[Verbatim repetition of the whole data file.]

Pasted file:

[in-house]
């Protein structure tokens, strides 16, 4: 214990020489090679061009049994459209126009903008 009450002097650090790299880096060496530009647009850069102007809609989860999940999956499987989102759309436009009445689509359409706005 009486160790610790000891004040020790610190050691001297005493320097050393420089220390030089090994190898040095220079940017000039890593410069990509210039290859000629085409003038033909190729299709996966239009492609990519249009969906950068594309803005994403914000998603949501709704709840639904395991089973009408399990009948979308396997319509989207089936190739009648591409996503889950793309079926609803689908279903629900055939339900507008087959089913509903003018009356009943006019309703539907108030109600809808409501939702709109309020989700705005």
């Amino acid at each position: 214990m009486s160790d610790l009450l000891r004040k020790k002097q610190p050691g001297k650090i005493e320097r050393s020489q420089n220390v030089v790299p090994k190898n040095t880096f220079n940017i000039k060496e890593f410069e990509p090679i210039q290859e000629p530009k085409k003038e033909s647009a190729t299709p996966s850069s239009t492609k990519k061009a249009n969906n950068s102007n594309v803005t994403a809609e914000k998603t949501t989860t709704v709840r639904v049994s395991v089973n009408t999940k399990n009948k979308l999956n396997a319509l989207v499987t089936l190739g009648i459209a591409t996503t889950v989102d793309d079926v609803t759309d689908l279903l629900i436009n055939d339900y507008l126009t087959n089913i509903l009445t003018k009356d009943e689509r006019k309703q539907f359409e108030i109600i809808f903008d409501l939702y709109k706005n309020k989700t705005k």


[in-house]
């Protein structure tokens, strides 16, 4: 214990020489090679061009049994459209126009903008 009450002097650090790299880096060496530009647009850069102007809609989860999940999956499987989102759309436009009445689509359409706005 009486160790610790000891004040020790610190050691001297005493320097050393420089220390030089090994190898040095220079940017000039890593410069990509210039290859000629085409003038033909190729299709996966239009492609990519249009969906950068594309803005994403914000998603949501709704709840639904395991089973009408399990009948979308396997319509989207089936190739009648591409996503889950793309079926609803689908279903629900055939339900507008087959089913509903003018009356009943006019309703539907108030109600809808409501939702709109309020989700705005």
């Amino acid at each position: 214990m009486s160790d610790l009450l000891r004040k020790k002097q610190p050691g001297k650090i005493e320097r050393s020489q420089n220390v030089v790299p090994k190898n040095t880096f220079n940017i000039k060496e890593f410069e990509p090679i210039q290859e000629p530009k085409k003038e033909s647009a190729t299709p996966s850069s239009t492609k990519k061009a249009n969906n950068s102007n594309v803005t994403a809609e914000k998603t949501t989860t709704v709840r639904v049994s395991v089973n009408t999940k399990n009948k979308l999956n396997a319509l989207v499987t089936l190739g009648i459209a591409t996503t889950v989102d793309d079926v609803t759309d689908l279903l629900i436009n055939d339900y507008l126009t087959n089913i509903l009445t003018k009356d009943e689509r006019k309703q539907f359409e108030i109600i809808f903008d409501l939702y709109k706005n309020k989700t705005k």